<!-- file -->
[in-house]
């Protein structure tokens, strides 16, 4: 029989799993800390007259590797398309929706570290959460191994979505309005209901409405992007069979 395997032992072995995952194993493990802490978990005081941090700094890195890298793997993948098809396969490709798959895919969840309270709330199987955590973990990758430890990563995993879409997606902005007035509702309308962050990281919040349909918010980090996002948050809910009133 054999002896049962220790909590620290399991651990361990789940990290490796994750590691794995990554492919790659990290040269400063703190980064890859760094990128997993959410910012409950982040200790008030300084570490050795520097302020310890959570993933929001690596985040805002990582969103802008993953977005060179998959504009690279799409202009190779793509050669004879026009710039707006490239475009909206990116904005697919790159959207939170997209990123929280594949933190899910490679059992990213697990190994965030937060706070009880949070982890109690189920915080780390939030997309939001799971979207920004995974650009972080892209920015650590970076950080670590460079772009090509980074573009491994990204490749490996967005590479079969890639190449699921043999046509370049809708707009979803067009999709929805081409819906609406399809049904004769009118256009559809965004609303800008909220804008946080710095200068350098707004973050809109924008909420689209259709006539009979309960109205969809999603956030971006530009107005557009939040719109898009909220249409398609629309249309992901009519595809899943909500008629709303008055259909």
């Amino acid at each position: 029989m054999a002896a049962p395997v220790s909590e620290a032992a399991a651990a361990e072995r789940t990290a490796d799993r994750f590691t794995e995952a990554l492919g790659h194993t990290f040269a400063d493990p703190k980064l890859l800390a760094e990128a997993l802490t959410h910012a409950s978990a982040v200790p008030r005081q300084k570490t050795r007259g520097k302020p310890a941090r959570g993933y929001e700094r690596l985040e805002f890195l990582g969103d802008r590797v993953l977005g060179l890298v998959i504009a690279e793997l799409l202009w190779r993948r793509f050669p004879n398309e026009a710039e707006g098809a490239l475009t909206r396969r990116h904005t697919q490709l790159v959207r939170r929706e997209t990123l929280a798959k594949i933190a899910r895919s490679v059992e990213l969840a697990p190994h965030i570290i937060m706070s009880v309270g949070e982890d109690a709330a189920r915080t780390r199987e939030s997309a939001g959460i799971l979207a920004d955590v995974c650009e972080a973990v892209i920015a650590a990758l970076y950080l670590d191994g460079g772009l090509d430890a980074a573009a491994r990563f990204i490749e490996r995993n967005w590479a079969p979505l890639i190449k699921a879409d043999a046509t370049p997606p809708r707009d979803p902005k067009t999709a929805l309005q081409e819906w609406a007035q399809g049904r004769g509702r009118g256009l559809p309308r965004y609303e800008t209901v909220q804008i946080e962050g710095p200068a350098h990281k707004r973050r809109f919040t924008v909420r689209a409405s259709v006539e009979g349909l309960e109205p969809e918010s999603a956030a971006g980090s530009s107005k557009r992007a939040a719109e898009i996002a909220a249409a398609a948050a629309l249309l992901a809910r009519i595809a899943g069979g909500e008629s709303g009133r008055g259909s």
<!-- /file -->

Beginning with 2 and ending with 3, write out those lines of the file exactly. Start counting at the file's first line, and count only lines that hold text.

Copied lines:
């Protein structure tokens, strides 16, 4: 029989799993800390007259590797398309929706570290959460191994979505309005209901409405992007069979 395997032992072995995952194993493990802490978990005081941090700094890195890298793997993948098809396969490709798959895919969840309270709330199987955590973990990758430890990563995993879409997606902005007035509702309308962050990281919040349909918010980090996002948050809910009133 054999002896049962220790909590620290399991651990361990789940990290490796994750590691794995990554492919790659990290040269400063703190980064890859760094990128997993959410910012409950982040200790008030300084570490050795520097302020310890959570993933929001690596985040805002990582969103802008993953977005060179998959504009690279799409202009190779793509050669004879026009710039707006490239475009909206990116904005697919790159959207939170997209990123929280594949933190899910490679059992990213697990190994965030937060706070009880949070982890109690189920915080780390939030997309939001799971979207920004995974650009972080892209920015650590970076950080670590460079772009090509980074573009491994990204490749490996967005590479079969890639190449699921043999046509370049809708707009979803067009999709929805081409819906609406399809049904004769009118256009559809965004609303800008909220804008946080710095200068350098707004973050809109924008909420689209259709006539009979309960109205969809999603956030971006530009107005557009939040719109898009909220249409398609629309249309992901009519595809899943909500008629709303008055259909």
């Amino acid at each position: 029989m054999a002896a049962p395997v220790s909590e620290a032992a399991a651990a361990e072995r789940t990290a490796d799993r994750f590691t794995e995952a990554l492919g790659h194993t990290f040269a400063d493990p703190k980064l890859l800390a760094e990128a997993l802490t959410h910012a409950s978990a982040v200790p008030r005081q300084k570490t050795r007259g520097k302020p310890a941090r959570g993933y929001e700094r690596l985040e805002f890195l990582g969103d802008r590797v993953l977005g060179l890298v998959i504009a690279e793997l799409l202009w190779r993948r793509f050669p004879n398309e026009a710039e707006g098809a490239l475009t909206r396969r990116h904005t697919q490709l790159v959207r939170r929706e997209t990123l929280a798959k594949i933190a899910r895919s490679v059992e990213l969840a697990p190994h965030i570290i937060m706070s009880v309270g949070e982890d109690a709330a189920r915080t780390r199987e939030s997309a939001g959460i799971l979207a920004d955590v995974c650009e972080a973990v892209i920015a650590a990758l970076y950080l670590d191994g460079g772009l090509d430890a980074a573009a491994r990563f990204i490749e490996r995993n967005w590479a079969p979505l890639i190449k699921a879409d043999a046509t370049p997606p809708r707009d979803p902005k067009t999709a929805l309005q081409e819906w609406a007035q399809g049904r004769g509702r009118g256009l559809p309308r965004y609303e800008t209901v909220q804008i946080e962050g710095p200068a350098h990281k707004r973050r809109f919040t924008v909420r689209a409405s259709v006539e009979g349909l309960e109205p969809e918010s999603a956030a971006g980090s530009s107005k557009r992007a939040a719109e898009i996002a909220a249409a398609a948050a629309l249309l992901a809910r009519i595809a899943g069979g909500e008629s709303g009133r008055g259909s």